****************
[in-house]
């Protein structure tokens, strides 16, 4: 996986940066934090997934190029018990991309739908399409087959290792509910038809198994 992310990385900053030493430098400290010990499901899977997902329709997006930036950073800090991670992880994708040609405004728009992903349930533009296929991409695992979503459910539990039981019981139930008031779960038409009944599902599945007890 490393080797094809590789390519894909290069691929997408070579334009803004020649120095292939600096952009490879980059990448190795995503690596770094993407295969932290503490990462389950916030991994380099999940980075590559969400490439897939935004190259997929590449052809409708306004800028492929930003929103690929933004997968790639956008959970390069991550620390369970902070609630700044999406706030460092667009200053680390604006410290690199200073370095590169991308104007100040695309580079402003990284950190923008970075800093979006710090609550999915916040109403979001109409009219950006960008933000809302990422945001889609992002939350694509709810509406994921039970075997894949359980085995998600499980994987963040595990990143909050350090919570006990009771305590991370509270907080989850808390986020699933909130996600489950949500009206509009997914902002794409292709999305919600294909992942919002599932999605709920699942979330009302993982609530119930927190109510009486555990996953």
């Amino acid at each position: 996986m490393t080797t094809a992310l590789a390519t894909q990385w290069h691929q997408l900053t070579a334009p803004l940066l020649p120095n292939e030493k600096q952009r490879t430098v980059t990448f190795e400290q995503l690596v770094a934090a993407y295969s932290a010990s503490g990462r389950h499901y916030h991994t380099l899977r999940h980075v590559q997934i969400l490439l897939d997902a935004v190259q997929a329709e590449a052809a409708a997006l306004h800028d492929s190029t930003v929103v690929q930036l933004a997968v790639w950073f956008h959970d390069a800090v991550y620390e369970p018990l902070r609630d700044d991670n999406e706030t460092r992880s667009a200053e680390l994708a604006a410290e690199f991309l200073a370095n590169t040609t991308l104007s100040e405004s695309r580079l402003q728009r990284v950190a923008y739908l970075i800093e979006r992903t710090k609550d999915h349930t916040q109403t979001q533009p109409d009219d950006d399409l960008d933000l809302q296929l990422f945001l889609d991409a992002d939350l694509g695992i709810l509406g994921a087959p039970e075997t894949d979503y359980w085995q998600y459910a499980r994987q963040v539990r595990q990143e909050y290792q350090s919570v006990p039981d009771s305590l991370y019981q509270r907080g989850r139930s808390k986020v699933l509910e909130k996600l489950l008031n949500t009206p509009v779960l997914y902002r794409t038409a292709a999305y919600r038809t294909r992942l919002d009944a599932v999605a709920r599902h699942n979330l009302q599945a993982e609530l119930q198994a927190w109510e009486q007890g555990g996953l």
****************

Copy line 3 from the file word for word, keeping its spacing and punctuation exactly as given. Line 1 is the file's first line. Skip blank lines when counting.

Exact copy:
């Amino acid at each position: 996986m490393t080797t094809a992310l590789a390519t894909q990385w290069h691929q997408l900053t070579a334009p803004l940066l020649p120095n292939e030493k600096q952009r490879t430098v980059t990448f190795e400290q995503l690596v770094a934090a993407y295969s932290a010990s503490g990462r389950h499901y916030h991994t380099l899977r999940h980075v590559q997934i969400l490439l897939d997902a935004v190259q997929a329709e590449a052809a409708a997006l306004h800028d492929s190029t930003v929103v690929q930036l933004a997968v790639w950073f956008h959970d390069a800090v991550y620390e369970p018990l902070r609630d700044d991670n999406e706030t460092r992880s667009a200053e680390l994708a604006a410290e690199f991309l200073a370095n590169t040609t991308l104007s100040e405004s695309r580079l402003q728009r990284v950190a923008y739908l970075i800093e979006r992903t710090k609550d999915h349930t916040q109403t979001q533009p109409d009219d950006d399409l960008d933000l809302q296929l990422f945001l889609d991409a992002d939350l694509g695992i709810l509406g994921a087959p039970e075997t894949d979503y359980w085995q998600y459910a499980r994987q963040v539990r595990q990143e909050y290792q350090s919570v006990p039981d009771s305590l991370y019981q509270r907080g989850r139930s808390k986020v699933l509910e909130k996600l489950l008031n949500t009206p509009v779960l997914y902002r794409t038409a292709a999305y919600r038809t294909r992942l919002d009944a599932v999605a709920r599902h699942n979330l009302q599945a993982e609530l119930q198994a927190w109510e009486q007890g555990g996953l």